Estrogen suspected, examined as cause of cervical cancer
Two University of Houston researchers, working to find cancer cures, received grants from the Cancer Prevention & Research Institute of Texas (CPRIT), the organization that funds groundbreaking cancer research and prevention programs in the state.
CPRIT awarded $1,173,420 to Navin Varadarajan, associate professor of chemical and biomolecular engineering, to improve effectiveness of T-cell immunotherapy and $811,617 to Sanghyuk Chung, associate professor of biology and biochemistry, to define molecular targets for the treatment of cervical cancer.
Sanghyuk Chung, Cervical Cancer
Although cervical cancer is the fourth leading cause of cancer death in women worldwide, there has been little progress in the treatment of it over the past decade. Chung is set to change that as he uses his CPRIT award to delve into a little-researched topic - the role of estrogen in the development of cervical cancer.
"It is clearly demonstrated that human papillomavirus (HPV) is required for the development of cervical cancer, but evidence indicates that other co-factors are required for cervical cancer," said Chung.
Suspect number one, he said, is estrogen, the main female hormone known to cause breast cancer.
"It has been reported that our models that are genetically engineered to express HPV genes develop cancer when treated with estrogen," said Chung, leading him to believe the role of estrogen and estrogen receptor alpha is significant.
In particular, Chung is examining stromal cells, those that surround the cancer cells and form a micro environment for them. Preliminary results suggest that estrogen receptor alpha expressed in stromal cells rather than cancer cells is required for the genesis and growth of cervical cancer.
"Estrogen receptor alpha in the stromal cells activate multiple molecular pathways and we want to find which pathway is responsible for growth of the cancer cells. If we find it, we can inhibit that pathway," said Chung.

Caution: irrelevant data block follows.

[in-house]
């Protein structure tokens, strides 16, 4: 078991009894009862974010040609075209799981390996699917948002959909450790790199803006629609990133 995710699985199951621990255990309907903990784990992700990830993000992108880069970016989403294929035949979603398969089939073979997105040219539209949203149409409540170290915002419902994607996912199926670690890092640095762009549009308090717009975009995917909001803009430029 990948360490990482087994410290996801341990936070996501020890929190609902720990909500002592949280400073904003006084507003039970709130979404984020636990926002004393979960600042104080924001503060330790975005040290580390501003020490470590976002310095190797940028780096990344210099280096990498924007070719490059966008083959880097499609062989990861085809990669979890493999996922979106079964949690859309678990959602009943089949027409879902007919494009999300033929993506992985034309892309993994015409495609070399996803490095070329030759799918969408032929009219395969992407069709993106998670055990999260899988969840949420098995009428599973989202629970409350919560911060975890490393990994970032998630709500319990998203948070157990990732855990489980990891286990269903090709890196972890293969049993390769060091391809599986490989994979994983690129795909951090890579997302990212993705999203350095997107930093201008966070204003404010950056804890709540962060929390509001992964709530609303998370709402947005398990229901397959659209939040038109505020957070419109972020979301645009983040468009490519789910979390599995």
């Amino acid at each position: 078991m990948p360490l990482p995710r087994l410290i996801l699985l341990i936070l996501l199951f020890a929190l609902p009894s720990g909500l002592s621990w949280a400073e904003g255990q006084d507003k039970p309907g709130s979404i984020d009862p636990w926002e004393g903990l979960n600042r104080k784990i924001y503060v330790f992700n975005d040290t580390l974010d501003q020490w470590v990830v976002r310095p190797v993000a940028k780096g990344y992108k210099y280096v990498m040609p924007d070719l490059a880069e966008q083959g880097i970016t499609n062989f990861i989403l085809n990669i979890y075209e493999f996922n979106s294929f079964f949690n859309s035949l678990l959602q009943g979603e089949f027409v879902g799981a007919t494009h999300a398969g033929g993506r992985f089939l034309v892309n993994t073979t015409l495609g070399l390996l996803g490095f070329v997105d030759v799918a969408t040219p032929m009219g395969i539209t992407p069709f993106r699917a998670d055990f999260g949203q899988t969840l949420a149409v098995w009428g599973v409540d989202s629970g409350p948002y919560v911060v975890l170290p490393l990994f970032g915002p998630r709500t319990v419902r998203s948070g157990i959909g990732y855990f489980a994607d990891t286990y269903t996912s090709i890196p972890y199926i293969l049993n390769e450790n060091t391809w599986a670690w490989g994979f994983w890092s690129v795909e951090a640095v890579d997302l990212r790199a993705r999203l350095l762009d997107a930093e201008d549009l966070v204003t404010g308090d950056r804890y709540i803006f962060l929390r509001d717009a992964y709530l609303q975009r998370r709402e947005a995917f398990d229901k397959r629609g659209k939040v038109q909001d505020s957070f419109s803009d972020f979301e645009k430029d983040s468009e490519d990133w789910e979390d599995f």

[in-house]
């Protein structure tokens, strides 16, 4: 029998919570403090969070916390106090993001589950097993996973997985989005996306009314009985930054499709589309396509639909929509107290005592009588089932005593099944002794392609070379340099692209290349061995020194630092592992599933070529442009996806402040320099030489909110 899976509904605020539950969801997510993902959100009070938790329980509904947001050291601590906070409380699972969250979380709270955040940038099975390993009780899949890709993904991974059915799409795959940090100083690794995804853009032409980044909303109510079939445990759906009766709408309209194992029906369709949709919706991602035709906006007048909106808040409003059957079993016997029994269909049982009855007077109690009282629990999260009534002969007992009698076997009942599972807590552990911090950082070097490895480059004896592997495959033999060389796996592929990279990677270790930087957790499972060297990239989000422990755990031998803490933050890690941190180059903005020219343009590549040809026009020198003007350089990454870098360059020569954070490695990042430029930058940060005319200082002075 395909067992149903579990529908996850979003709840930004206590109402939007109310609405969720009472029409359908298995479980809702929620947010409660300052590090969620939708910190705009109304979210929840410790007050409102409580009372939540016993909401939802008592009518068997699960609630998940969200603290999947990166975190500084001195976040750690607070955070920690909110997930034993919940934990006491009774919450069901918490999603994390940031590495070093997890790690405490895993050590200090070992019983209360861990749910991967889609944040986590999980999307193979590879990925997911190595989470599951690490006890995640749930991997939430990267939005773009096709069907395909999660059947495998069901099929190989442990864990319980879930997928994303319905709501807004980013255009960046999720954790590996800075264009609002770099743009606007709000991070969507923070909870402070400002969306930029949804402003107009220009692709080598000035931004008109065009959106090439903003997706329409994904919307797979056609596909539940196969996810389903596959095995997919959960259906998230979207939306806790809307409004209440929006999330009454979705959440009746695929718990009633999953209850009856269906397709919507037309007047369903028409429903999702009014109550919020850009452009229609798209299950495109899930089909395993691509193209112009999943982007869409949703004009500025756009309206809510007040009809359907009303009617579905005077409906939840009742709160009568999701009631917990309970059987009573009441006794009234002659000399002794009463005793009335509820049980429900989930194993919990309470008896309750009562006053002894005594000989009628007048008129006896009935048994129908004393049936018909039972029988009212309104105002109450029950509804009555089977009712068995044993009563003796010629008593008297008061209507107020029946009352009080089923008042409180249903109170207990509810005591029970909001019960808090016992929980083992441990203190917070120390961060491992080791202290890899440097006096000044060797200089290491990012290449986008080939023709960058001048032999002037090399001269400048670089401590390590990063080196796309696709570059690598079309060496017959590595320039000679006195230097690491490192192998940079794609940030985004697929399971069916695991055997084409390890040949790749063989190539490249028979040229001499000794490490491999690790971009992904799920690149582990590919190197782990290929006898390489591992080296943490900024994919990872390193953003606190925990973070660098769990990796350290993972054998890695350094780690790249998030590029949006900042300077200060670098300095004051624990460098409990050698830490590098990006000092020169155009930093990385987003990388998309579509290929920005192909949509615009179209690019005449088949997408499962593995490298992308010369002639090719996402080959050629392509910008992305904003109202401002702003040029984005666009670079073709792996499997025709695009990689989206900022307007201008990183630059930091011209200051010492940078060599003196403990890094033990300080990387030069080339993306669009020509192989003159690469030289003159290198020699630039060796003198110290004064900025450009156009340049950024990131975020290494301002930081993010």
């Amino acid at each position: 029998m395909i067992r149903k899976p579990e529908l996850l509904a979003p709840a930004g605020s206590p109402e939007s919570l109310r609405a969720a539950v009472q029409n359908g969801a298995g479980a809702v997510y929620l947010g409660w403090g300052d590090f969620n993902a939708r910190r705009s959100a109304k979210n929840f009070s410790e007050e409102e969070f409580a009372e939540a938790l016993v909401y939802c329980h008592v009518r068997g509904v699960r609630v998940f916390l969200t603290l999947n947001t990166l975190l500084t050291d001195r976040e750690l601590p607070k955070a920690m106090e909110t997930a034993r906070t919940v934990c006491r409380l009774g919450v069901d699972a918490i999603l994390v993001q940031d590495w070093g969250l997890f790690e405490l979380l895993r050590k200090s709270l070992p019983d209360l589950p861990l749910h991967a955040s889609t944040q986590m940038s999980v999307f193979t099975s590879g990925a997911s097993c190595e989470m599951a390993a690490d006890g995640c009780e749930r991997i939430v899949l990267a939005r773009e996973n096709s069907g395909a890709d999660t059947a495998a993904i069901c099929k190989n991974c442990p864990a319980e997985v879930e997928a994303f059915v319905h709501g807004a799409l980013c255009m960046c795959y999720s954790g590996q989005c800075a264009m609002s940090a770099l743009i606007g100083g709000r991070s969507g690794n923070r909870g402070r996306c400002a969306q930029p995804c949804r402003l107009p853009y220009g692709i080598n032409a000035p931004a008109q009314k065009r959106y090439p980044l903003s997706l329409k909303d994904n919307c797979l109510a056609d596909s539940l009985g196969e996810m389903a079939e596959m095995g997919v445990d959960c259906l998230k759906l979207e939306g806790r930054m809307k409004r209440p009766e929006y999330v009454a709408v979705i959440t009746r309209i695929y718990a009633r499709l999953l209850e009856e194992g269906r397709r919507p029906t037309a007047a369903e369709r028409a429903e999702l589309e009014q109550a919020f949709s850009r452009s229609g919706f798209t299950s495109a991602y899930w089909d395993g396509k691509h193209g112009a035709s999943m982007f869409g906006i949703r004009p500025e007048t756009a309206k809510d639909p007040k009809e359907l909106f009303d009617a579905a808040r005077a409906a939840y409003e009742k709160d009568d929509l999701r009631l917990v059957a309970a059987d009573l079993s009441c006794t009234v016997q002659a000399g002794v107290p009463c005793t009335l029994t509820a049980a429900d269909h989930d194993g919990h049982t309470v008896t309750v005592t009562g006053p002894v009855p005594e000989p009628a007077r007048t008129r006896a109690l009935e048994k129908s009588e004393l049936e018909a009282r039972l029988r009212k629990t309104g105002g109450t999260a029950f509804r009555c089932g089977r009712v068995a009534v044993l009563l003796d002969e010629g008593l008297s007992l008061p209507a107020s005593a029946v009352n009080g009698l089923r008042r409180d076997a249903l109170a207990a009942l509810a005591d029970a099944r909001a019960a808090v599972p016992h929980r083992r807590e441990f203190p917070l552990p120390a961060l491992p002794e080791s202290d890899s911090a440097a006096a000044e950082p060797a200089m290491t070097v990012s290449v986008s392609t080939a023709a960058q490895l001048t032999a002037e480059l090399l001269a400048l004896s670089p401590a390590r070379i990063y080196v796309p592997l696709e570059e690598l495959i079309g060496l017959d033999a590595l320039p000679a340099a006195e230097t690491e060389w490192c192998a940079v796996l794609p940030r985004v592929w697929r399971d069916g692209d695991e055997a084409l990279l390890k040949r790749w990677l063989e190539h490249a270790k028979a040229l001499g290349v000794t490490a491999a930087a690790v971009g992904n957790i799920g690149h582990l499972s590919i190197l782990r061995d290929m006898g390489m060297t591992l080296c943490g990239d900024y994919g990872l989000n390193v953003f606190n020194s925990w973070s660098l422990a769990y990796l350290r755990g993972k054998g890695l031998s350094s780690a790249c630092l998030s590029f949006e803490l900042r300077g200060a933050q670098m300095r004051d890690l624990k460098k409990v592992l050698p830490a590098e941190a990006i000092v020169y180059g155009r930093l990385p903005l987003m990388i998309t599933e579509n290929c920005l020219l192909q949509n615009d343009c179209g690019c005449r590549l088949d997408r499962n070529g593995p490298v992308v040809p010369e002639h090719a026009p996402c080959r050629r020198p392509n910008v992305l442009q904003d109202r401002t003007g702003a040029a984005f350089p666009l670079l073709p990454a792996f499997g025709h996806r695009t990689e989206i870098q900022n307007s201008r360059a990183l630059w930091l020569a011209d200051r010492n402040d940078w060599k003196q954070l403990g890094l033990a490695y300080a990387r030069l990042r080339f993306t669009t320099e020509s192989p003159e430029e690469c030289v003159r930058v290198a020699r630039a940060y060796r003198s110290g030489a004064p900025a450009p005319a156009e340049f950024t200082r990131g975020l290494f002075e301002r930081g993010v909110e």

If he can block the pathway then he will have found the way to treat patients and create the first targeted therapy for cervical cancer.
"I believe it will help a lot of women worldwide," said Chung.
That's his goal and he adds that it might not happen without CPRIT.
"We are so lucky in Texas. No other state has a public program like CPRIT that supports cancer research and attracts prominent cancer researchers to do this kind of meaningful work."
Navin Varadarajan, T cells
Varadarajan will use his grant to bring consistent results to cancer patients undergoing T-cell immunotherapy by manufacturing programmed T cells to meet, recognize and destroy tumors.
That's what the immune systems' T cells are for; by nature they fight invaders or infections.
And scientists have strengthened them to be even better warriors by taking them from a patient and injecting them with proteins (called receptors) that enable the T cells to recognize and attack every tumor cell they encounter. Despite the breakthrough this represents in the treatment of cancer, attaining predictable outcomes in patients is elusive - some patients respond to the T-cell therapy and some do not.
This is Varadarajan's second CPRIT grant; he will use it to improve patient outcomes in T-cell therapy and is studying clinical T-cell samples being used for treatment of patients at The University of Texas M.D. Anderson Cancer Center from two groups - those whose tumors regressed after treatment and those whose tumors were unaffected.
"We have to understand every single T cell and what each one is capable of," said Varadarajan, who is looking for the perfect cell composition in order to manufacture only the ones that cure tumors.
"Once we know what is required to get a positive response, we can control the composition of the cells so that they all can work to fight cancer," he said.
This work will directly utilize an innovative suite of proprietary tools developed by the Varadarajan lab during the first period of CPRIT funding. The tools deliver real-time profiling of T cells with a video component that almost looks like a video game, in which you watch T cells devour tumors in real time.
After T cells are injected with receptors, they undergo a rapid expansion process where scientists add cytokines, or small proteins, to manufacture about 1 billion cells from 1 million. It is during this phase that Varadarajan can manipulate the cells and create those that will recognize tumors consistently. He says that studying what makes better T cells will guide the development of the next generation of genetically modified cells, and all of immunotherapy in general, though he readily admits that working with T cells can be daunting.
"The big challenge with T cells is that there isn't one single thing that can be used to define what a T cell is supposed to do. Because it's a living cell, it's capable of so many different things but studying them at the single-cell level allows us to map all of these different things onto the same cell."